What We Kill

What We Kill

Howard Odentz

October 2017 $14.95
ISBN: 978-1-61194-836-3



Our PriceUS$14.95
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Synopsis | Reviews | Excerpt

Back Cover Copy

Four life-long friends wake in the woods overlooking the highway, without any memory of how they got there.

One has a triangle burned into his forearm.
One has lost her pants.
One is missing his glass eye.
The last is covered in blood.

As images of big, black eyes and the cries of sheep haunt their addled brains, the town fire alarm and police sirens can be heard in the distance.

What is happening to them? What is happening to their pristine town?
What's more, why can't they remember any of it?
What . . . what did they do?

Author and playwright Howard Odentz is a lifelong resident of the gray area between Western Massachusetts and North Central Connecticut. His love of the region is evident in his writing as he often incorporates the foothills of the Berkshires and the small towns of the Bay and Nutmeg states into his work.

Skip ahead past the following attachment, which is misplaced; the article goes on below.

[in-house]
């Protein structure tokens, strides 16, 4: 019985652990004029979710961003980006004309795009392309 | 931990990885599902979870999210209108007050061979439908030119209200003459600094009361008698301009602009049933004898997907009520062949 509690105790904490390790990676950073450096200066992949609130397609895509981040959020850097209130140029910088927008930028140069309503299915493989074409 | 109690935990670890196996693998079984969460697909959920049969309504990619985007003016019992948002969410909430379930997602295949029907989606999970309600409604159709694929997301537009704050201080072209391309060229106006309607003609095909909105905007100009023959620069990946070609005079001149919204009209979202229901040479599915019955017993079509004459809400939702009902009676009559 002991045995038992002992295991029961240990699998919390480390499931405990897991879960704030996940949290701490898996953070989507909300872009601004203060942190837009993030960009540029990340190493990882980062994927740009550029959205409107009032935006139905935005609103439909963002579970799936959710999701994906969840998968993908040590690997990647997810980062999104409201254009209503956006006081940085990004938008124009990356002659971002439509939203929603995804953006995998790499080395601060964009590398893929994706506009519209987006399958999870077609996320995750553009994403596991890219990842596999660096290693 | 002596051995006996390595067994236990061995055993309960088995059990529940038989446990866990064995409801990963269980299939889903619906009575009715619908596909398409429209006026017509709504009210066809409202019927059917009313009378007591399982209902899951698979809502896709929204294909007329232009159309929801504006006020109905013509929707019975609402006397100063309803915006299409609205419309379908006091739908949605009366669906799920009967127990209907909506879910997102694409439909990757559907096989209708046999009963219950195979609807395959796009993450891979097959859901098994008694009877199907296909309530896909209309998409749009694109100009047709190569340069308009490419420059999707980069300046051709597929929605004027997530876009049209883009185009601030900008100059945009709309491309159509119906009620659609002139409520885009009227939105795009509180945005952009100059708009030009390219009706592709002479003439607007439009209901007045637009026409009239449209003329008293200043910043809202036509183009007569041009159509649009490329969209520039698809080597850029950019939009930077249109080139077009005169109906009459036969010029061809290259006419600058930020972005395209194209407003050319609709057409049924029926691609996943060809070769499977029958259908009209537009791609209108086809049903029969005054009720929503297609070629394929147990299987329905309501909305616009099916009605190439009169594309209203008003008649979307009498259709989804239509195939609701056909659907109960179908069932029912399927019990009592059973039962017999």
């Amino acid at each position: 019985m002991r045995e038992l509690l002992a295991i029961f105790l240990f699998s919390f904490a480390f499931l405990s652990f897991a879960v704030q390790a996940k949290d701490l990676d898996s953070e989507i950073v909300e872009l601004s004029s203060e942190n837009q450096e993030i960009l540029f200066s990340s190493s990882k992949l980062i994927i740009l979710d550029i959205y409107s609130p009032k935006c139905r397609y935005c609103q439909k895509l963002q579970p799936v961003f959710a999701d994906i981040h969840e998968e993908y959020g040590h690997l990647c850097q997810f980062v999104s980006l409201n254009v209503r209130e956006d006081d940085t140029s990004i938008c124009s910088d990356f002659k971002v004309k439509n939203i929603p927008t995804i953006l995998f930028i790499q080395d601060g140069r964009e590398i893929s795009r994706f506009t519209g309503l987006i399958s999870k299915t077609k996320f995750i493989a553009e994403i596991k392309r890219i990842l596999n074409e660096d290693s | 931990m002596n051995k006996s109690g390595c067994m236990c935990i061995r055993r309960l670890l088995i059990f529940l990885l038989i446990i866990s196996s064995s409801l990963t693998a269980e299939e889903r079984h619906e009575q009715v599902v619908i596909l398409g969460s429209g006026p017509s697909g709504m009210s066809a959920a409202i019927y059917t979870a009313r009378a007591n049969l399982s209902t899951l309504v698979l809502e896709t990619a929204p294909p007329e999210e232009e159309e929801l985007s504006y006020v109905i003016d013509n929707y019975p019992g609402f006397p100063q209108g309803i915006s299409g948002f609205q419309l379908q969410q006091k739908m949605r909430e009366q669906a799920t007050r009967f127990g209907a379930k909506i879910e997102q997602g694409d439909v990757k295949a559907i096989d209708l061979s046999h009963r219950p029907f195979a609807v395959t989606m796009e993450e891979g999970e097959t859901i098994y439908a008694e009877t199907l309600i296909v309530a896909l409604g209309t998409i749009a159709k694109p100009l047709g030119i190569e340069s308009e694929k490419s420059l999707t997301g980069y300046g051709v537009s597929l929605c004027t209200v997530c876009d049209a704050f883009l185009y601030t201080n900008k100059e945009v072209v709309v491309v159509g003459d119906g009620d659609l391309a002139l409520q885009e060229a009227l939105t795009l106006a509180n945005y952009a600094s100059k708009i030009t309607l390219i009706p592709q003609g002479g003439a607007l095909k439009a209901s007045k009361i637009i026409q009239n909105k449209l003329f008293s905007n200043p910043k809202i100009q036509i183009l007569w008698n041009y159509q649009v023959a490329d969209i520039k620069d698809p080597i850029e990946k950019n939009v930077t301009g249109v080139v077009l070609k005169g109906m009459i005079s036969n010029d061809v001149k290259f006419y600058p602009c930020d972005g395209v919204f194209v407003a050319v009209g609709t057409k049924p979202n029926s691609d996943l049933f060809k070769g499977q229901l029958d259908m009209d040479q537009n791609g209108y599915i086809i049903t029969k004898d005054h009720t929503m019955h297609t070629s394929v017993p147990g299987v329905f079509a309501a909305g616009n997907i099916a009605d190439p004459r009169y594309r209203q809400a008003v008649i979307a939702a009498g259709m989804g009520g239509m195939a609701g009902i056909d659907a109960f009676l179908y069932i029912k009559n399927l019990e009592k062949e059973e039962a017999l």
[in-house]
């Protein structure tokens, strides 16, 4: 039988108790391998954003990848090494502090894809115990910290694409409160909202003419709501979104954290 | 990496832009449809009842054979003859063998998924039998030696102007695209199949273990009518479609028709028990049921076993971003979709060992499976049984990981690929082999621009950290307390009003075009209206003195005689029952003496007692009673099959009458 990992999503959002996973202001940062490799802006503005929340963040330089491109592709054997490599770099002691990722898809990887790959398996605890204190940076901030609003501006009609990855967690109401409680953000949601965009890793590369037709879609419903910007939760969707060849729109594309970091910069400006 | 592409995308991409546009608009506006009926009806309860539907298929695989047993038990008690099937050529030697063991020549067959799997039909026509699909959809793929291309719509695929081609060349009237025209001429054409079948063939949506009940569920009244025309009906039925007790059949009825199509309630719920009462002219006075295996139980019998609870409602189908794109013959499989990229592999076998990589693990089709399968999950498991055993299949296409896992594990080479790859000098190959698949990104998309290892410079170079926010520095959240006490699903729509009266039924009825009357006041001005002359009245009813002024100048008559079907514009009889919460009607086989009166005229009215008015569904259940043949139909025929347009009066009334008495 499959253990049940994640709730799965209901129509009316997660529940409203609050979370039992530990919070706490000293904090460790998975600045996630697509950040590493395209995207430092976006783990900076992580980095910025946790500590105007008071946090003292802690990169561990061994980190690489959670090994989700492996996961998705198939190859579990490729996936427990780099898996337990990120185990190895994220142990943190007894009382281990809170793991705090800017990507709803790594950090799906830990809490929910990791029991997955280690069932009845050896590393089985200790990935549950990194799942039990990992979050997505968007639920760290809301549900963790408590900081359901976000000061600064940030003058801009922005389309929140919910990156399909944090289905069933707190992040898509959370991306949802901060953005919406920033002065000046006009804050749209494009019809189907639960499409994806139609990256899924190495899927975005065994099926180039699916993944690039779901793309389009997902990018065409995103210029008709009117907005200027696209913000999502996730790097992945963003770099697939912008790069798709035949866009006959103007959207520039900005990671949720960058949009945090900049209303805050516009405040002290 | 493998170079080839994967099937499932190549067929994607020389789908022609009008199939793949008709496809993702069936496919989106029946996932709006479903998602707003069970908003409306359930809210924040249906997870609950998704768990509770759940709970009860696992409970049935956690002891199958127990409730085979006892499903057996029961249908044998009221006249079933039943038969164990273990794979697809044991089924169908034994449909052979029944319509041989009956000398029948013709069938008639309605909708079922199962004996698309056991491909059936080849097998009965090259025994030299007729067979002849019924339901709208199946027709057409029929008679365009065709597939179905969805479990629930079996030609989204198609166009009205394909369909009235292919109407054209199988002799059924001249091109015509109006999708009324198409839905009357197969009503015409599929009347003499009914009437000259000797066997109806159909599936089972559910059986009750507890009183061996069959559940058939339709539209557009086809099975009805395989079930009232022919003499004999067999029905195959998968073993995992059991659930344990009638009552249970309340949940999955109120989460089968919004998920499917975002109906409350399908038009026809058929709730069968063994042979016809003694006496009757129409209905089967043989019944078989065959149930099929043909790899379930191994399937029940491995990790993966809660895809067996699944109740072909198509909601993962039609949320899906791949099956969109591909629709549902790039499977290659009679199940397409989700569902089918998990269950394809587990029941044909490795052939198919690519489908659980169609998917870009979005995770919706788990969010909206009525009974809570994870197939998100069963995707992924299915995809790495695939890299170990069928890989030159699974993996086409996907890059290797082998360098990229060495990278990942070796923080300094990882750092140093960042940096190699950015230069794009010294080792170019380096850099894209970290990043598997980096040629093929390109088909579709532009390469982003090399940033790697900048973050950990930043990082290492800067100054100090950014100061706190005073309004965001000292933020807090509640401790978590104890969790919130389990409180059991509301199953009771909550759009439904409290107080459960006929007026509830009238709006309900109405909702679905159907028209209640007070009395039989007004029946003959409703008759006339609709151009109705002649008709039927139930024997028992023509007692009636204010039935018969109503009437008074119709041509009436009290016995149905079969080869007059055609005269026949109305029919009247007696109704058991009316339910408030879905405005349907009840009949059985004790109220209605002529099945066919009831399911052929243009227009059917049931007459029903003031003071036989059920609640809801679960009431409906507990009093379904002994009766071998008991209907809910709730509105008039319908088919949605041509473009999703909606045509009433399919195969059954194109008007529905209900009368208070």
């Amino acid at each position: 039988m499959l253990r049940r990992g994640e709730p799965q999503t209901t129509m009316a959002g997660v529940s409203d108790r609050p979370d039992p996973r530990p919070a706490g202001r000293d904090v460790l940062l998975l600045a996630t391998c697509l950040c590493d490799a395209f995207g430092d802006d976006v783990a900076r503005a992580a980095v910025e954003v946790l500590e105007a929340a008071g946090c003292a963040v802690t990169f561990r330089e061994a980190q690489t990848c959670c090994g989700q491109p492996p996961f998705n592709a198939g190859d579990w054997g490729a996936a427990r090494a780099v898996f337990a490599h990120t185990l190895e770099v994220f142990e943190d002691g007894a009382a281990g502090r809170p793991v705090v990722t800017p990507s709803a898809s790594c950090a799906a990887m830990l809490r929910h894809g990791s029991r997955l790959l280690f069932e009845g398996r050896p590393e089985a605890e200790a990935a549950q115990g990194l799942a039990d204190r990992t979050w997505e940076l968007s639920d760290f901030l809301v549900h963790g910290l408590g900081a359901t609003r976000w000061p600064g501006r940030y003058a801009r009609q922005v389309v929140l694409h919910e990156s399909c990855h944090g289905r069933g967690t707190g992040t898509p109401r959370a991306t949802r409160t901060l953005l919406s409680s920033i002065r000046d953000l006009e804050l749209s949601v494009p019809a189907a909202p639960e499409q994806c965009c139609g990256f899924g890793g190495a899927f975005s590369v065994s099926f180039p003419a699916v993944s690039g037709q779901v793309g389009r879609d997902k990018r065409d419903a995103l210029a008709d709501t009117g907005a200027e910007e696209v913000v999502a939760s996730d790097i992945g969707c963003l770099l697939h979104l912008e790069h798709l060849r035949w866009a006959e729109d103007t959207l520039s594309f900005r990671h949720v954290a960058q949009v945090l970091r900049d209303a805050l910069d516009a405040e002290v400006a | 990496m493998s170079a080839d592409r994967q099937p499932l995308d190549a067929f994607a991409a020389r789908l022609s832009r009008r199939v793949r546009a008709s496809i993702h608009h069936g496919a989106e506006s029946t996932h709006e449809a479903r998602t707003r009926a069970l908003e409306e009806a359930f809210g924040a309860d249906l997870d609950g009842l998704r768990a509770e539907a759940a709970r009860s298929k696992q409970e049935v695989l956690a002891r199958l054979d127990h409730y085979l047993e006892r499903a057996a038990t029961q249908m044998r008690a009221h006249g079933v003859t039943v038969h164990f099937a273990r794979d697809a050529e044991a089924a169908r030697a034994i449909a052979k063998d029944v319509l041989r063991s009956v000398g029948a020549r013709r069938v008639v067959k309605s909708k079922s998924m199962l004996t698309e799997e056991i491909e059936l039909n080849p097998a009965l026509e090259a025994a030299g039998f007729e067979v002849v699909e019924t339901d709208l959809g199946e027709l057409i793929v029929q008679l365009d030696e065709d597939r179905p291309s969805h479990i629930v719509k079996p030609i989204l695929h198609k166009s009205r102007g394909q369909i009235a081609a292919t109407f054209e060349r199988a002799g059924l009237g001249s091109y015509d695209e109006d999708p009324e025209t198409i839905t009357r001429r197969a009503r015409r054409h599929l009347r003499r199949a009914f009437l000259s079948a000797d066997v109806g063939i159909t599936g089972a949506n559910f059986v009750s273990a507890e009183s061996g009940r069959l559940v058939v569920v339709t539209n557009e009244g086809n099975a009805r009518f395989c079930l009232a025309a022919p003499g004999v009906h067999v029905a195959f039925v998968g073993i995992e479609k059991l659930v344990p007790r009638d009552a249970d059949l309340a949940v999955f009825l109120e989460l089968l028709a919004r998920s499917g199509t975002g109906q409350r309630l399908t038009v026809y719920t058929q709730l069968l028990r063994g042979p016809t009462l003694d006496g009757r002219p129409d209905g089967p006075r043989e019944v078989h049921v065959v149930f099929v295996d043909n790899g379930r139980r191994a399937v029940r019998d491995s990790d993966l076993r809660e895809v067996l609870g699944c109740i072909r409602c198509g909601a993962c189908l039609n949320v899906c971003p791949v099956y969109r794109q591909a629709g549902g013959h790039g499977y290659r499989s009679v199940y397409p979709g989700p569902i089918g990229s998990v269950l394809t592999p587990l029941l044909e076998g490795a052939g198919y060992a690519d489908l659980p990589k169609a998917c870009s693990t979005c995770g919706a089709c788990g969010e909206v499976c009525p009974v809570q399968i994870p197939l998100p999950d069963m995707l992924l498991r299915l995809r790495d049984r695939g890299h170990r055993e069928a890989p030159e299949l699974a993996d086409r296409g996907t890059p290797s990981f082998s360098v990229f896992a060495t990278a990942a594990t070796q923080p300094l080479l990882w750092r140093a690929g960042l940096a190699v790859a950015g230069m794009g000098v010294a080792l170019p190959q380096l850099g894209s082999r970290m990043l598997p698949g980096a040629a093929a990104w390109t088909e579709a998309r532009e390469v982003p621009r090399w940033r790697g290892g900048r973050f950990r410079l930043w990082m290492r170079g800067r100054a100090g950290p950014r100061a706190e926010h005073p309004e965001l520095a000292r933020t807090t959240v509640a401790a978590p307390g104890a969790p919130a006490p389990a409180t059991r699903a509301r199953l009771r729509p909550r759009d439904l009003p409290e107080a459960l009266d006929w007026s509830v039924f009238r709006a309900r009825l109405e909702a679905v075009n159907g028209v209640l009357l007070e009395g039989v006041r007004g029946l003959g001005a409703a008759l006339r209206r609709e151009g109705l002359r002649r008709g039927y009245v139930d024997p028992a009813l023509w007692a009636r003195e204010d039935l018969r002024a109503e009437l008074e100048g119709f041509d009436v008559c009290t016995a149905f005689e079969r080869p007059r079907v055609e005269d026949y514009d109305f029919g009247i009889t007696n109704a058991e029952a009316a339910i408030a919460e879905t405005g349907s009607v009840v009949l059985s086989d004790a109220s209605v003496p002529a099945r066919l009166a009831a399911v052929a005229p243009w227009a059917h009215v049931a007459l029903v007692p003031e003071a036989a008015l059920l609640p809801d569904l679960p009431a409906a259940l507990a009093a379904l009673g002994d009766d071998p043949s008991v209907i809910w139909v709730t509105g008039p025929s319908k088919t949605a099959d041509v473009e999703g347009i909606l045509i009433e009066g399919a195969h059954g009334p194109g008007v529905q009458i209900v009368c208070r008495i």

"A simmering psychological thriller, bolstered by a dynamic narrative voice and a few unexpected twists.” –Kirkus Reviews


"WEST? ARE YOU awake? Weston?” A far off voice calls my name but I’m nestled in clouds. I don’t want to open my eyes.

"Holy Christ,” Anders gasps. Anders Stephenson is my best friend. I’ve always known him. He lives across the street in the persim­mon-colored house. I only know the name of the paint because his mother goes out of her way to tell everyone she used a fancy color.

Mrs. Stephenson is typical Meadowfield.

"What... what’s happening?” I hear someone else cry. That’s Marcy Cole. Marcy is beautiful. She has curly auburn hair and blue eyes. She also has a thing for Anders that’s been brewing since the third grade. As cool as we all are, I don’t think that Marcy and Anders are ever going to happen. When we graduate next spring, Marcy is going to be a mess. Anders wants to take a year off and go visit relatives in Norway. I’m hoping I’m in college by then. I don’t want to be left behind to pick up little Marcy pieces.

That puzzle is a little too abstract for me.

"Earth to Weston Kahn. Earth to Weston Kahn,” Robbie Myers says. "Come in Weston Kahn.” Myers is my other best friend. Me, Anders, Marcy and Myers have all grown up in sight of each other on gently sloping Primrose Lane. Myers is kind of a mess in a nerdy way. If I were to point fingers, I’d point them at his mother, but we all have our little issues.

No one is perfect, even in a town as perfect as Meadowfield.